“I said he made money because he was part of an irrational rising market not because of house-flipping super-powers. They looked at me with shock, they expected the story to pump me up with real estate lust.”

“I met with friends that were going on and on about an uncle that kept buying and flipping houses last year.
They said, “He made 50k on that one, then bought that and flipped it for 80k, then bought that and flipped it for 70k,…”.
I said, “He would have been better off buying one property and doing one sale and increasing his holding period, he made money because he was part of an irrational rising market not because of house flipping super powers. I said transaction costs would have killed him.
They looked at me with shock, because they were expecting the story to pump me up with real estate lust.
Needless to say, they bought a place last year and are renovating it with the intention of flipping it. In addition, Their neighbour is elderly and they want to now convince him to sell his place to them. They said they want the neighbour to sell to them and then just rent it back to the elderly neighbour…. I hope stupidity is rewarded accordingly.”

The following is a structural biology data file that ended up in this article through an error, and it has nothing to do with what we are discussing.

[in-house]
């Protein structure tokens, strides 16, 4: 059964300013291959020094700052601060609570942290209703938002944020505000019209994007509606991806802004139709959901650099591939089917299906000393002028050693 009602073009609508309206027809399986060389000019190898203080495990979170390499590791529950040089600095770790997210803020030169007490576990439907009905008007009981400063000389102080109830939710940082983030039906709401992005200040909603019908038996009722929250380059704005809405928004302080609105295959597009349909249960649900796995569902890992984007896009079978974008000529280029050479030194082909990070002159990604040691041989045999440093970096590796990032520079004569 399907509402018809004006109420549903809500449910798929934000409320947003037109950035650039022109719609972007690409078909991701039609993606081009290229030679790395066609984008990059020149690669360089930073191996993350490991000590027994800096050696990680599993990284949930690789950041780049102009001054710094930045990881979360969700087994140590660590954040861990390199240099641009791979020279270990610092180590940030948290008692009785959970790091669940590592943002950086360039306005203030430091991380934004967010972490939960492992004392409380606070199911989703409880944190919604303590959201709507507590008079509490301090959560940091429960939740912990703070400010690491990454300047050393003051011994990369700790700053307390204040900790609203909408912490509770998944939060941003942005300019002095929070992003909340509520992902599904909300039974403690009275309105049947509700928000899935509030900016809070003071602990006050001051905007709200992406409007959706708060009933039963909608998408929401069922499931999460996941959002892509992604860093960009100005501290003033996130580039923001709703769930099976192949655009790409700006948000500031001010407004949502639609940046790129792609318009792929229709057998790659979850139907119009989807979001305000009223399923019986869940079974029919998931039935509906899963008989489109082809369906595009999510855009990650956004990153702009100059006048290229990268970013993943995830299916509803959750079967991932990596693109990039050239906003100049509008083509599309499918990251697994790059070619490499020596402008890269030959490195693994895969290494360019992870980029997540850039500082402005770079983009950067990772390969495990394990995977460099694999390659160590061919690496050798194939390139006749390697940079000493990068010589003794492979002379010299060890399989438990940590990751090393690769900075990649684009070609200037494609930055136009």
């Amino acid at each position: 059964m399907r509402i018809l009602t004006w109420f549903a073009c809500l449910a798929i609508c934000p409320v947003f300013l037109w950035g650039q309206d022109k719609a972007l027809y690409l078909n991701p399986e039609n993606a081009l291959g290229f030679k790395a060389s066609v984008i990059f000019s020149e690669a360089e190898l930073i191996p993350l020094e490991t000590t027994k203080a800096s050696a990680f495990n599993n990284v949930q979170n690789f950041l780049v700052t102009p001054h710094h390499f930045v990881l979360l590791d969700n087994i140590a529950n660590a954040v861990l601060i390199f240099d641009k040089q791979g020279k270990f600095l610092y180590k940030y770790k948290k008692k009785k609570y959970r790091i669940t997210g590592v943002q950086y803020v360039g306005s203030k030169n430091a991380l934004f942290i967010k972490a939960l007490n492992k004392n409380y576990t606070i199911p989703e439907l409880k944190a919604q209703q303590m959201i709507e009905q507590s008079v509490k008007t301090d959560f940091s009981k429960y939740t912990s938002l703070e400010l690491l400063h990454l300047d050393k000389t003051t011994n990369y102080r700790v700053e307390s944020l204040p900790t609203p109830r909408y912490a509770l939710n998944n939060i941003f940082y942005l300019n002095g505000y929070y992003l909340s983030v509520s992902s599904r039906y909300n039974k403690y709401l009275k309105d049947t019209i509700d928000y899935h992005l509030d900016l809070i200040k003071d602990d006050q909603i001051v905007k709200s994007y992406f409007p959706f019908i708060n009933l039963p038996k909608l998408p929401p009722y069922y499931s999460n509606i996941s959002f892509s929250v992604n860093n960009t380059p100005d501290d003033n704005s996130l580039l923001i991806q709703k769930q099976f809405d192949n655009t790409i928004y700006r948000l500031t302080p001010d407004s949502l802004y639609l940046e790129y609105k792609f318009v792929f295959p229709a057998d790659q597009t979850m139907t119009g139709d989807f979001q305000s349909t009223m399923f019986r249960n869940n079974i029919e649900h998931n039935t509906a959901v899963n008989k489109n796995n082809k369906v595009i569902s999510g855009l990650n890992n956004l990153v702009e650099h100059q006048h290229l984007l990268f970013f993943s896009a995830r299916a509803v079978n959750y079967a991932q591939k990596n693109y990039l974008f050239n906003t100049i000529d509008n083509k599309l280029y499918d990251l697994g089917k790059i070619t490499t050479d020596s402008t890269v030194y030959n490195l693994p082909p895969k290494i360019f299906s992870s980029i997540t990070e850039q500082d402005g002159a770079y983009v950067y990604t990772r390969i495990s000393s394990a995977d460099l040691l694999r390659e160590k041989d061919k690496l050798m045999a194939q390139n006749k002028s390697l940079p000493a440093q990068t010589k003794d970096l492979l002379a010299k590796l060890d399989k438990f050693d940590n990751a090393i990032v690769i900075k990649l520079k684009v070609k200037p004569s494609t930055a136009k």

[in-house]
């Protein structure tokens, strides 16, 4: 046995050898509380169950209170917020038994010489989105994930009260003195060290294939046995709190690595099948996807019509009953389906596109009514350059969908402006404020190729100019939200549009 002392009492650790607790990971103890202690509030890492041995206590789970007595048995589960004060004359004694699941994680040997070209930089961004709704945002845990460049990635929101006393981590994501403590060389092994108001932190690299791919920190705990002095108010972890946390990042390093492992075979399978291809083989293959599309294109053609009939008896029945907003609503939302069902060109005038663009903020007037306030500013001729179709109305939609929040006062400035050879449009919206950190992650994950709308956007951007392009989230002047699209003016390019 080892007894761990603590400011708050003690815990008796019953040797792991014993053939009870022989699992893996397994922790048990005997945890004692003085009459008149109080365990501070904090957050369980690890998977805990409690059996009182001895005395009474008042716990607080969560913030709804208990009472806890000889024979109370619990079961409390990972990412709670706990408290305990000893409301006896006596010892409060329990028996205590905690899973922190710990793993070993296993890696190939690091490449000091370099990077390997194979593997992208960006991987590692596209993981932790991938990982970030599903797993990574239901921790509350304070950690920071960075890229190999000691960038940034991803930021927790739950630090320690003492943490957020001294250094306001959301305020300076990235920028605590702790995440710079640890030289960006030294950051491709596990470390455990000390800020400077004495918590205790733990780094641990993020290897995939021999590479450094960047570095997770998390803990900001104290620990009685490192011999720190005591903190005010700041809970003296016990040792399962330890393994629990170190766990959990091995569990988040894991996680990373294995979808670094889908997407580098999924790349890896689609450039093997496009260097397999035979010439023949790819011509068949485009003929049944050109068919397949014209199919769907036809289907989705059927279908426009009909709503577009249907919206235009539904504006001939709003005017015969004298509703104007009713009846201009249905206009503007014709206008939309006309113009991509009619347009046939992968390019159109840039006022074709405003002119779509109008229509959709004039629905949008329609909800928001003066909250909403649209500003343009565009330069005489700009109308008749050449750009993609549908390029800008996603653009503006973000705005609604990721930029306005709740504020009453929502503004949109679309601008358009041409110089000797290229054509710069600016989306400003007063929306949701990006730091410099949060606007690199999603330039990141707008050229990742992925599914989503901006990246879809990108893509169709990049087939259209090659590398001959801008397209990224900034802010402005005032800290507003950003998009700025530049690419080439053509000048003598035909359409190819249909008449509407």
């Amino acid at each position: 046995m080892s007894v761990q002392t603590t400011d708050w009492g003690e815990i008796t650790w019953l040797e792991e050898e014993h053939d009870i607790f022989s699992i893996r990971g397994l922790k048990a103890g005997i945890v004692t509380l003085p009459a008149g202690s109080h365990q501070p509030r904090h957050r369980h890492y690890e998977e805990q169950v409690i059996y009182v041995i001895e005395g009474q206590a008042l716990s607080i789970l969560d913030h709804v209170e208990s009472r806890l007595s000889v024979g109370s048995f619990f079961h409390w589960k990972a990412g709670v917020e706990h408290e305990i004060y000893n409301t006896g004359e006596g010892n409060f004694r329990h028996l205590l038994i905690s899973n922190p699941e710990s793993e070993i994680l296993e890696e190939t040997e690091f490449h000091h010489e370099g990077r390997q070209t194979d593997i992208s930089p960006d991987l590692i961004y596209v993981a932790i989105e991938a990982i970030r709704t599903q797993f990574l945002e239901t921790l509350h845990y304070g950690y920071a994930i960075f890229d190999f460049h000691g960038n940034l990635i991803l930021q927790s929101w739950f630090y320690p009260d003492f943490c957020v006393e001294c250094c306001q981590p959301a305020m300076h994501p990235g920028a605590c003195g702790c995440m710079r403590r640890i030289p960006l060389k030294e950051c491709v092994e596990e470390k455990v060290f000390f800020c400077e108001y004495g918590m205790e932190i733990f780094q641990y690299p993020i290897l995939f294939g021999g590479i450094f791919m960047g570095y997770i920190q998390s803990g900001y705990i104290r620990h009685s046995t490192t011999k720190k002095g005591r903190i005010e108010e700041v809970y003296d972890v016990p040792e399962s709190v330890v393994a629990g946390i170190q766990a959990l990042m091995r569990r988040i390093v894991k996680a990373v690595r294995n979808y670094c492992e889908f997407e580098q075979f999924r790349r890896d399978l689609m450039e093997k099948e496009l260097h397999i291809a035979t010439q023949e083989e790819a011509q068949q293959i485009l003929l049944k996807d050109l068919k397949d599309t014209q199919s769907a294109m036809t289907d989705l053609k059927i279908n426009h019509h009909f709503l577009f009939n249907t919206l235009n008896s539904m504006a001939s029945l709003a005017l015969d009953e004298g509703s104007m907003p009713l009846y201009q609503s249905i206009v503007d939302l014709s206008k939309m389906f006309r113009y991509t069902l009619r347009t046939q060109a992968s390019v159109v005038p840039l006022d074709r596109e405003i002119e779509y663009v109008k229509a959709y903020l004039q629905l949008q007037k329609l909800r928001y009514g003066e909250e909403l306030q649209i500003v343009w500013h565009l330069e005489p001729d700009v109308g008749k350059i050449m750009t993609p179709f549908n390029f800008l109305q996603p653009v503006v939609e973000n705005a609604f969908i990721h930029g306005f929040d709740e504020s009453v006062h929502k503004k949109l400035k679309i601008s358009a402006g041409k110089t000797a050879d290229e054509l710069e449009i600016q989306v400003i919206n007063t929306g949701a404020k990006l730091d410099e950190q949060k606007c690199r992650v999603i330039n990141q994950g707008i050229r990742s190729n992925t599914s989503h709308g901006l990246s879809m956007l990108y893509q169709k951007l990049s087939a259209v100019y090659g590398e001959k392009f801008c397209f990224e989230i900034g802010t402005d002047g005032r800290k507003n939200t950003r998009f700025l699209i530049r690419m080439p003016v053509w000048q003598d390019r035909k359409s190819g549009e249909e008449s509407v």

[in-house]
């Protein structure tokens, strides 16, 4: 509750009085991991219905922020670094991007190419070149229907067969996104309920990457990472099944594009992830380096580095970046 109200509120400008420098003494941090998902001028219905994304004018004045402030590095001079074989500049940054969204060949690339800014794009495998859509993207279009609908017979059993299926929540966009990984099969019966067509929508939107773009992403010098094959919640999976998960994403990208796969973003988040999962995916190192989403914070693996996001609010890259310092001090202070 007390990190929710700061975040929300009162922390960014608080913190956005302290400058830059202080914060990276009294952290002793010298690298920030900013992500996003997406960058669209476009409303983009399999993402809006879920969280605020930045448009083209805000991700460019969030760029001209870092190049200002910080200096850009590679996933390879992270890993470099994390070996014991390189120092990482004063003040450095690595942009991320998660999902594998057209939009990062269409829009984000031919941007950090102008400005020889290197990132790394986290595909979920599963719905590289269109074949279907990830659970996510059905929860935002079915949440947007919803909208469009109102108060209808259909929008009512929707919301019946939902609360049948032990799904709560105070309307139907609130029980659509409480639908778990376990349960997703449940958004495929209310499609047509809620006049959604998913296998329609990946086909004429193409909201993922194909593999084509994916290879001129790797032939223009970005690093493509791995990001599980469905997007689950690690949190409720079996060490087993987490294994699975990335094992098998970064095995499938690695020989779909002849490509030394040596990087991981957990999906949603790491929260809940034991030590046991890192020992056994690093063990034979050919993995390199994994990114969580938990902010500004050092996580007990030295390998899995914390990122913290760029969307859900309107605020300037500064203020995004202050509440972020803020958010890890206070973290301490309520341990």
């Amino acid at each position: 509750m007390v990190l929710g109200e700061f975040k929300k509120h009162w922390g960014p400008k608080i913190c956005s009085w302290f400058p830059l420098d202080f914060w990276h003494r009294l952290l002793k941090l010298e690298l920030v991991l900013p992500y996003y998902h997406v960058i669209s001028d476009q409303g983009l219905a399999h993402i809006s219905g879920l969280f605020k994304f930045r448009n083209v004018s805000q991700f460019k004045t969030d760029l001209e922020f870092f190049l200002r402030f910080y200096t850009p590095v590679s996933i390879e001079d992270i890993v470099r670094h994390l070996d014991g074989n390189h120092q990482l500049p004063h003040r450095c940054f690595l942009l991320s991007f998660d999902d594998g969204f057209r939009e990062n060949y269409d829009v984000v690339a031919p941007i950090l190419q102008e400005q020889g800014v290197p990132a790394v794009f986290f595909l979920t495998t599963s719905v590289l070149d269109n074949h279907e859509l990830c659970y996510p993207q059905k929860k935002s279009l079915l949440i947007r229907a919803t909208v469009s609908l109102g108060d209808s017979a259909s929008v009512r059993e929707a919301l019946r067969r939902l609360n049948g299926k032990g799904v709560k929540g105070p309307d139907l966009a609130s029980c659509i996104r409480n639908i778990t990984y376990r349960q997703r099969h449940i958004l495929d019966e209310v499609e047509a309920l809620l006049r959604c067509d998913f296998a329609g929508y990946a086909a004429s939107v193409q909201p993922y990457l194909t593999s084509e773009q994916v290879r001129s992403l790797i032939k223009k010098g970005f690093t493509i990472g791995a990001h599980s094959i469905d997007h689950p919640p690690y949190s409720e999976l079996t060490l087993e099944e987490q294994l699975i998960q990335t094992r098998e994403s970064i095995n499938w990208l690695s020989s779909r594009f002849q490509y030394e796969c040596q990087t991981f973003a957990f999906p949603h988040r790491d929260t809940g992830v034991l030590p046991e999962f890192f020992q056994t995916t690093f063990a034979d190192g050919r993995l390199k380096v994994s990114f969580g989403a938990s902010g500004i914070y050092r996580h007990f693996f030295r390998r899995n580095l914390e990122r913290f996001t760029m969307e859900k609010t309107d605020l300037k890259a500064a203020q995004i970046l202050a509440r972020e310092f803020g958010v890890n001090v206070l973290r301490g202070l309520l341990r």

– Anonymous at vancouvercondo.info October 16th, 2011 at 7:52 am

6 responses to ““I said he made money because he was part of an irrational rising market not because of house-flipping super-powers. They looked at me with shock, they expected the story to pump me up with real estate lust.”

  1. If you make money it’s skill

    If you lose money it’s the market 🙂

  2. What’s the old saying?

    “Don’t confuse brains and a bull market…”

  3. “He would have been better off buying one property and doing one sale and increasing his holding period”

    …These go to 11.

  4. It’s so different here that sellers should just start listing at 1 billion dollars.
    It will be the new normal. That would probably make global tv drool for a minute.

  5. CanuckDownUnder

    Rusty said what?

    “It’s no longer necessarily true that buying a home sets you up for life.”

    Using data from the Household, Income and Labor Dynamics in Australia survey, Professor Wood tracked the housing histories of thousands of Australians from 2001-2009. Among people under 50, the survival rate in home ownership was 77 per cent.

    It was not clear why so many fell out of home ownership but financial pressures and high housing prices appeared to have played a part.

    The former owners who did not return quickly to the property market were more likely to enter public housing or qualify for Commonwealth rent assistance than long-term renters.

    http://smh.domain.com.au/real-estate-news/great-australian-twist-home-buyers-drop-out-20111019-1m871.html

    Just wait until prices start to fall here!

  6. flip, flip, flip, … FLOP!

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